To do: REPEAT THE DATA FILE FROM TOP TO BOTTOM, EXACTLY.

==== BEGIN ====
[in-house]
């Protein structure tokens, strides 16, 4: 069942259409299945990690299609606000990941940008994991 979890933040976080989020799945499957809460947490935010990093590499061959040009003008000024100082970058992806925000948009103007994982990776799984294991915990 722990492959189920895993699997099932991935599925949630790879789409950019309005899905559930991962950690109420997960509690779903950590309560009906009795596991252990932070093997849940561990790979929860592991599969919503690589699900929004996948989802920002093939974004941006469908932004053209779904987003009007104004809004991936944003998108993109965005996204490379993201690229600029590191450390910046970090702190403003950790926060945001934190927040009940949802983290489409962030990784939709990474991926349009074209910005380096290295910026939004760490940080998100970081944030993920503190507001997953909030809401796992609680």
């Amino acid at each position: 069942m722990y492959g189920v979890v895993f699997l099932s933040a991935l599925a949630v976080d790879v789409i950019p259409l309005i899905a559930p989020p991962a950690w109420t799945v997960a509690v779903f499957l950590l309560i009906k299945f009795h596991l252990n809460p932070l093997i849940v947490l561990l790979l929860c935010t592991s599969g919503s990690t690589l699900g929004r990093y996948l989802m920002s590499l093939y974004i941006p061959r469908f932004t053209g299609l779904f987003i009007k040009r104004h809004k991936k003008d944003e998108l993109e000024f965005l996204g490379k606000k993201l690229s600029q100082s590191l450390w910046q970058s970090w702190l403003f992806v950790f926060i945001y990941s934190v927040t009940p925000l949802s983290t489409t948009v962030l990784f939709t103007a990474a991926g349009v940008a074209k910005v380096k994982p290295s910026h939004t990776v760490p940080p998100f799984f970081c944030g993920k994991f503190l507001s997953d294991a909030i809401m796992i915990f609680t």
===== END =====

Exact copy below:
[in-house]
């Protein structure tokens, strides 16, 4: 069942259409299945990690299609606000990941940008994991 979890933040976080989020799945499957809460947490935010990093590499061959040009003008000024100082970058992806925000948009103007994982990776799984294991915990 722990492959189920895993699997099932991935599925949630790879789409950019309005899905559930991962950690109420997960509690779903950590309560009906009795596991252990932070093997849940561990790979929860592991599969919503690589699900929004996948989802920002093939974004941006469908932004053209779904987003009007104004809004991936944003998108993109965005996204490379993201690229600029590191450390910046970090702190403003950790926060945001934190927040009940949802983290489409962030990784939709990474991926349009074209910005380096290295910026939004760490940080998100970081944030993920503190507001997953909030809401796992609680």
């Amino acid at each position: 069942m722990y492959g189920v979890v895993f699997l099932s933040a991935l599925a949630v976080d790879v789409i950019p259409l309005i899905a559930p989020p991962a950690w109420t799945v997960a509690v779903f499957l950590l309560i009906k299945f009795h596991l252990n809460p932070l093997i849940v947490l561990l790979l929860c935010t592991s599969g919503s990690t690589l699900g929004r990093y996948l989802m920002s590499l093939y974004i941006p061959r469908f932004t053209g299609l779904f987003i009007k040009r104004h809004k991936k003008d944003e998108l993109e000024f965005l996204g490379k606000k993201l690229s600029q100082s590191l450390w910046q970058s970090w702190l403003f992806v950790f926060i945001y990941s934190v927040t009940p925000l949802s983290t489409t948009v962030l990784f939709t103007a990474a991926g349009v940008a074209k910005v380096k994982p290295s910026h939004t990776v760490p940080p998100f799984f970081c944030g993920k994991f503190l507001s997953d294991a909030i809401m796992i915990f609680t």